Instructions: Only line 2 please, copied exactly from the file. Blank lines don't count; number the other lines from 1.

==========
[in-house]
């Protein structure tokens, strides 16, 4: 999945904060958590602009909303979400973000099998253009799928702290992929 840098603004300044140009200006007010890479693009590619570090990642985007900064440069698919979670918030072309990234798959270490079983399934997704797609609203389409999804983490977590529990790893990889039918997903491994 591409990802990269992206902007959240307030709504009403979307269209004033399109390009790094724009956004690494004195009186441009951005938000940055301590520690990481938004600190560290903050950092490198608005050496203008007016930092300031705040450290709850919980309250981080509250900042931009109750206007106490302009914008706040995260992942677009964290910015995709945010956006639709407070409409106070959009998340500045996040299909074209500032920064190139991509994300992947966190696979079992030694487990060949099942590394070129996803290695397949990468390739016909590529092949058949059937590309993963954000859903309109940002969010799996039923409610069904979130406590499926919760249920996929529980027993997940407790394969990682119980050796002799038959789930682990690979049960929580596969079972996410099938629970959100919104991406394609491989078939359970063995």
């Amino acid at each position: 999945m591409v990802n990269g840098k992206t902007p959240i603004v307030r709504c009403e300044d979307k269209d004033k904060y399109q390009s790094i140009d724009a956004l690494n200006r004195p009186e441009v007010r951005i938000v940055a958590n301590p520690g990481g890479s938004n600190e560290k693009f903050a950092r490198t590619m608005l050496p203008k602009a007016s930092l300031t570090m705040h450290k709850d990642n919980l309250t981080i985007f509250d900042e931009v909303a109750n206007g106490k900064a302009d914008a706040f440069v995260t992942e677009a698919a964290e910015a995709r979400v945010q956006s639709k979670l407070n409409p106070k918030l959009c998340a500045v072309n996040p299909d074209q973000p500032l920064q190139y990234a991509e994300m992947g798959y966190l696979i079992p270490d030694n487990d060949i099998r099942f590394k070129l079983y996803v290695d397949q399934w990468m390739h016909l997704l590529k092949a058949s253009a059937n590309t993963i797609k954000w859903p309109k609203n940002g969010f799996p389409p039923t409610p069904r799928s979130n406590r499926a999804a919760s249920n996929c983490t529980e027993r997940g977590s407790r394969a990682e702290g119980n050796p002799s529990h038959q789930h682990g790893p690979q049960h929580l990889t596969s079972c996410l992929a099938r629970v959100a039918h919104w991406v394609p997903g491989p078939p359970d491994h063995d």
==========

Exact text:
């Protein structure tokens, strides 16, 4: 999945904060958590602009909303979400973000099998253009799928702290992929 840098603004300044140009200006007010890479693009590619570090990642985007900064440069698919979670918030072309990234798959270490079983399934997704797609609203389409999804983490977590529990790893990889039918997903491994 591409990802990269992206902007959240307030709504009403979307269209004033399109390009790094724009956004690494004195009186441009951005938000940055301590520690990481938004600190560290903050950092490198608005050496203008007016930092300031705040450290709850919980309250981080509250900042931009109750206007106490302009914008706040995260992942677009964290910015995709945010956006639709407070409409106070959009998340500045996040299909074209500032920064190139991509994300992947966190696979079992030694487990060949099942590394070129996803290695397949990468390739016909590529092949058949059937590309993963954000859903309109940002969010799996039923409610069904979130406590499926919760249920996929529980027993997940407790394969990682119980050796002799038959789930682990690979049960929580596969079972996410099938629970959100919104991406394609491989078939359970063995």